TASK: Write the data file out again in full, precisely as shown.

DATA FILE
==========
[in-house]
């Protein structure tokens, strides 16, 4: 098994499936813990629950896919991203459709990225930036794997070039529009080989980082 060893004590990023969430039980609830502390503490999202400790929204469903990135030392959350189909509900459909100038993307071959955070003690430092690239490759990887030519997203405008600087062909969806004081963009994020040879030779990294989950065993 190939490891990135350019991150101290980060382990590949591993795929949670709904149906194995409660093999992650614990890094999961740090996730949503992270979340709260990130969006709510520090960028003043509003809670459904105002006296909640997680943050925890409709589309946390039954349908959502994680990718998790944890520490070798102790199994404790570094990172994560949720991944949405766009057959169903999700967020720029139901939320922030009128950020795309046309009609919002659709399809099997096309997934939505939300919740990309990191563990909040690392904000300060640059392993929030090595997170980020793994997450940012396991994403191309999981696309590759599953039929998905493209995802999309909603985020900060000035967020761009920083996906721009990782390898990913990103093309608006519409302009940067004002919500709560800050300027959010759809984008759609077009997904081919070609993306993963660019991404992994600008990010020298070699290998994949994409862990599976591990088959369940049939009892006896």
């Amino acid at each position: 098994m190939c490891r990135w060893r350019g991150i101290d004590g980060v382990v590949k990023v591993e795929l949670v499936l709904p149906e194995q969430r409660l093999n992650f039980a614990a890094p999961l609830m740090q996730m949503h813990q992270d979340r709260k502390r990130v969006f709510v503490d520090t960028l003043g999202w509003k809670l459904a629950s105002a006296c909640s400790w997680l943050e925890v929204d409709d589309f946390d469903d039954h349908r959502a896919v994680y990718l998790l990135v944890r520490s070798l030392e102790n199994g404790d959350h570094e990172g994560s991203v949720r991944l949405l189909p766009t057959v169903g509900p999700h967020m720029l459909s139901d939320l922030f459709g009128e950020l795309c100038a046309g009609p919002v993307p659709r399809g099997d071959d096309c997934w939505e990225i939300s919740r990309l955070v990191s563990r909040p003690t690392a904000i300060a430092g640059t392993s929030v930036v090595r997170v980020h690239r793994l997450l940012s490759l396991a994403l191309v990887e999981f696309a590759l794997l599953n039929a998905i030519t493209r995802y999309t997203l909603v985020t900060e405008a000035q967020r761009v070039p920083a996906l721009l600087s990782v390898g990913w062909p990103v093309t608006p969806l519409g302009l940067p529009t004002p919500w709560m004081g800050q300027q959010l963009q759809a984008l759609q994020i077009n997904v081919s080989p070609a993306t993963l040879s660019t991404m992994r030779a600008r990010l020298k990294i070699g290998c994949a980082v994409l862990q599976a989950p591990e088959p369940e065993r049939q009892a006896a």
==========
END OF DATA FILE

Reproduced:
[in-house]
């Protein structure tokens, strides 16, 4: 098994499936813990629950896919991203459709990225930036794997070039529009080989980082 060893004590990023969430039980609830502390503490999202400790929204469903990135030392959350189909509900459909100038993307071959955070003690430092690239490759990887030519997203405008600087062909969806004081963009994020040879030779990294989950065993 190939490891990135350019991150101290980060382990590949591993795929949670709904149906194995409660093999992650614990890094999961740090996730949503992270979340709260990130969006709510520090960028003043509003809670459904105002006296909640997680943050925890409709589309946390039954349908959502994680990718998790944890520490070798102790199994404790570094990172994560949720991944949405766009057959169903999700967020720029139901939320922030009128950020795309046309009609919002659709399809099997096309997934939505939300919740990309990191563990909040690392904000300060640059392993929030090595997170980020793994997450940012396991994403191309999981696309590759599953039929998905493209995802999309909603985020900060000035967020761009920083996906721009990782390898990913990103093309608006519409302009940067004002919500709560800050300027959010759809984008759609077009997904081919070609993306993963660019991404992994600008990010020298070699290998994949994409862990599976591990088959369940049939009892006896």
């Amino acid at each position: 098994m190939c490891r990135w060893r350019g991150i101290d004590g980060v382990v590949k990023v591993e795929l949670v499936l709904p149906e194995q969430r409660l093999n992650f039980a614990a890094p999961l609830m740090q996730m949503h813990q992270d979340r709260k502390r990130v969006f709510v503490d520090t960028l003043g999202w509003k809670l459904a629950s105002a006296c909640s400790w997680l943050e925890v929204d409709d589309f946390d469903d039954h349908r959502a896919v994680y990718l998790l990135v944890r520490s070798l030392e102790n199994g404790d959350h570094e990172g994560s991203v949720r991944l949405l189909p766009t057959v169903g509900p999700h967020m720029l459909s139901d939320l922030f459709g009128e950020l795309c100038a046309g009609p919002v993307p659709r399809g099997d071959d096309c997934w939505e990225i939300s919740r990309l955070v990191s563990r909040p003690t690392a904000i300060a430092g640059t392993s929030v930036v090595r997170v980020h690239r793994l997450l940012s490759l396991a994403l191309v990887e999981f696309a590759l794997l599953n039929a998905i030519t493209r995802y999309t997203l909603v985020t900060e405008a000035q967020r761009v070039p920083a996906l721009l600087s990782v390898g990913w062909p990103v093309t608006p969806l519409g302009l940067p529009t004002p919500w709560m004081g800050q300027q959010l963009q759809a984008l759609q994020i077009n997904v081919s080989p070609a993306t993963l040879s660019t991404m992994r030779a600008r990010l020298k990294i070699g290998c994949a980082v994409l862990q599976a989950p591990e088959p369940e065993r049939q009892a006896a």